|Publication number||US8521177 B2|
|Application number||US 13/666,069|
|Publication date||27 Aug 2013|
|Filing date||1 Nov 2012|
|Priority date||16 Oct 2008|
|Also published as||US8320927, US8391880, US20100099388, US20120252427, US20130065602|
|Publication number||13666069, 666069, US 8521177 B2, US 8521177B2, US-B2-8521177, US8521177 B2, US8521177B2|
|Inventors||Jeffrey Aaron, Robert Streijl|
|Original Assignee||At&T Intellectual Property I, L.P.|
|Export Citation||BiBTeX, EndNote, RefMan|
|Patent Citations (19), Classifications (6), Legal Events (3)|
|External Links: USPTO, USPTO Assignment, Espacenet|
The instant application is a continuation of, and claims priority to, U.S. patent application Ser. No. 12/253,178, filed Oct. 16, 2008. U.S. patent application Ser. No. 12/253,178 is incorporated by reference herein in its entirety.
The instant application is related to the following patent applications: U.S. patent application Ser. No. 12/253,003, U.S. patent application Ser. No. 12/253,137, U.S. patent application Ser. No. 12/253,157, and U.S. patent application Ser. No. 12/253,197. Each of U.S. patent application Ser. No. 12/253,003, U.S. patent application Ser. No. 12/253,137, U.S. patent application Ser. No. 12/253,157, and U.S. patent application Ser. No. 12/253,197 is incorporated herein by reference in its respective entirety.
Embodiments herein relate to systems, methods, and computer-readable media for providing services based upon adjustment of quality of service. More particularly, the embodiments relate to devices, methods and computer-readable media for providing broad quality of service optimization using policy-based selective quality degradation.
Wireless cell phone technology offers the convenience of keeping in contact with others at any place and at any time. Cell phones may connect wirelessly with a cell phone network to offer data and communication services. Cell phones often combine communication, digital photography, video game functions, video and audio-video viewing functions, etc. To take advantage of this added functionality, hybrid cell phones that combine short-range (WiFi), high-speed Internet access and cellular service have been marketed to allow users to make connections using a local wireless Internet access point and seamlessly switch over to a cell phone network whenever necessary. Moreover, cellular carriers have spent billions of dollars to upgrade their systems for high-speed data. The upgraded networks offer wide coverage that exceeds WiFi's short range.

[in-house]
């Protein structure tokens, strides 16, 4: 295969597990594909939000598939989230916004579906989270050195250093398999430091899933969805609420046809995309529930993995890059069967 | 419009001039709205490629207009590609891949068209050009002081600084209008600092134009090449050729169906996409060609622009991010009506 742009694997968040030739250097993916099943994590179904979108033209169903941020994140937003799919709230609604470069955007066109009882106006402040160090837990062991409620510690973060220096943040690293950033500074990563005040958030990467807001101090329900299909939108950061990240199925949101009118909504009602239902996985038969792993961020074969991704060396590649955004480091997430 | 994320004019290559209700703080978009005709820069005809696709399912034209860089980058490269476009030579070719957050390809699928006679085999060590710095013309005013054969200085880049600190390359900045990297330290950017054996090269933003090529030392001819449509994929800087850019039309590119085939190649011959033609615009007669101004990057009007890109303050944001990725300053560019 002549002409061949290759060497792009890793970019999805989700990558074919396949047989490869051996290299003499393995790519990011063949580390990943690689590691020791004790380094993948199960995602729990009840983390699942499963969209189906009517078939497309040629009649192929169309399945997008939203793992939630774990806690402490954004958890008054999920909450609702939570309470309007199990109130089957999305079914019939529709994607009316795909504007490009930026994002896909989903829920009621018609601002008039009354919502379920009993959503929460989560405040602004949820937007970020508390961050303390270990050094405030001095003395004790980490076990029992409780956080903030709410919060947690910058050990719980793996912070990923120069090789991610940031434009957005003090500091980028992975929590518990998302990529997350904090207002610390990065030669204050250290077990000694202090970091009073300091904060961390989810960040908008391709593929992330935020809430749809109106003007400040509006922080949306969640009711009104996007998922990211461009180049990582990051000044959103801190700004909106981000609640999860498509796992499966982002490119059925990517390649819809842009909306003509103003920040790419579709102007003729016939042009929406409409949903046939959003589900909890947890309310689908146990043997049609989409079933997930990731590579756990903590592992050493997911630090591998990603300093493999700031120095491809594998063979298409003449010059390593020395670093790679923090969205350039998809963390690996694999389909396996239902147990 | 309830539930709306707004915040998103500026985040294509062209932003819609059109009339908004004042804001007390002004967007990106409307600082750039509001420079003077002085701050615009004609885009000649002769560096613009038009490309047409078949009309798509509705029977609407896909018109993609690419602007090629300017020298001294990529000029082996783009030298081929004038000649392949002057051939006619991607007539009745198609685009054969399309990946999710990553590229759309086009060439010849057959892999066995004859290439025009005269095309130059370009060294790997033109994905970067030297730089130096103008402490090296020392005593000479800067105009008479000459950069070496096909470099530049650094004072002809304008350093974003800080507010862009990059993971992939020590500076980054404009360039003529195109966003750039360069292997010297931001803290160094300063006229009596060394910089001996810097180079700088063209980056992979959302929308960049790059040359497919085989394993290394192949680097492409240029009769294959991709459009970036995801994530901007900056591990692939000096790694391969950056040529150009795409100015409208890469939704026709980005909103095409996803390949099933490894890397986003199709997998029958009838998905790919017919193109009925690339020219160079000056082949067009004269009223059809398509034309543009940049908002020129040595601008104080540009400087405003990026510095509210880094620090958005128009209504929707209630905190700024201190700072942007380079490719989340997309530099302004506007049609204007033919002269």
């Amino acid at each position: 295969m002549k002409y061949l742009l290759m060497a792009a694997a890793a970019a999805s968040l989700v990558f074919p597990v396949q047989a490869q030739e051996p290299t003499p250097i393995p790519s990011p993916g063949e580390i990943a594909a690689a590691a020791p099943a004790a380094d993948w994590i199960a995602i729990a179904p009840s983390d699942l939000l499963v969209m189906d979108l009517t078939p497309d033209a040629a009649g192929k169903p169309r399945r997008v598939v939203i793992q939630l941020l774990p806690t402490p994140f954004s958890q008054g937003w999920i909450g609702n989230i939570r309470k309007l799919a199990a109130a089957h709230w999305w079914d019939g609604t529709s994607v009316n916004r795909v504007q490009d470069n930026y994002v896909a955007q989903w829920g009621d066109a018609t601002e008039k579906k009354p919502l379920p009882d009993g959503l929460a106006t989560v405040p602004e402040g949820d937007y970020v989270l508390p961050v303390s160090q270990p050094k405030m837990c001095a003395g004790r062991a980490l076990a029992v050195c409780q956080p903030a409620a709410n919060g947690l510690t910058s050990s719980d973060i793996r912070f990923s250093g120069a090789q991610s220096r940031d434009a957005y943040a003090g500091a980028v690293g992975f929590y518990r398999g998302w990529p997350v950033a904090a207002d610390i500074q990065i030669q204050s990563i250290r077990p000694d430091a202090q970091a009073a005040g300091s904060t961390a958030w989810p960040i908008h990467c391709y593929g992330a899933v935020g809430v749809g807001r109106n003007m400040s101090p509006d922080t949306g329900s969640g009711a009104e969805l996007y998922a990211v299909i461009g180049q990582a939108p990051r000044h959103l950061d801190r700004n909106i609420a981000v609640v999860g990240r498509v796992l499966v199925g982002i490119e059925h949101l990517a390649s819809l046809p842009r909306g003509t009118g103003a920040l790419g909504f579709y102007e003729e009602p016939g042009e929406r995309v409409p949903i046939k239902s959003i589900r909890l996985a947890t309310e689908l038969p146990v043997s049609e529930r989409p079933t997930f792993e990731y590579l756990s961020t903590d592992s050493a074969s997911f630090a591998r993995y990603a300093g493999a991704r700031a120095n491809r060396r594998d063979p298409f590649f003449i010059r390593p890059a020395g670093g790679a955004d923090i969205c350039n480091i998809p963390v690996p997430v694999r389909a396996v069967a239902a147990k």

The computing power and the functionality now present on mobile devices enables many new services and functions to be provided to communication system customers. In addition, such new services and functions present opportunities for new revenue streams for system carriers. By providing the new services and functions, the carriers are able to develop long-term relationships with both residential and corporate subscribers.
Control of applications, services and networks associated with a communication system can be achieved using a policy architecture. A policy architecture may include a rules engine plus enforcement points in applications and throughout the network. Accordingly, wireless systems are being built upon the promise of delivering new and different types of high-speed multimedia services. In this way, service providers can extend their offerings beyond basic network services to include also value-added services and specialized application services. The service management concept involves the ability to create, supervise, update and remove services on a networking platform so that service providers can deliver the new services adapted to the customer requirements and experiences, meeting the customer demand while fulfilling customer expectations.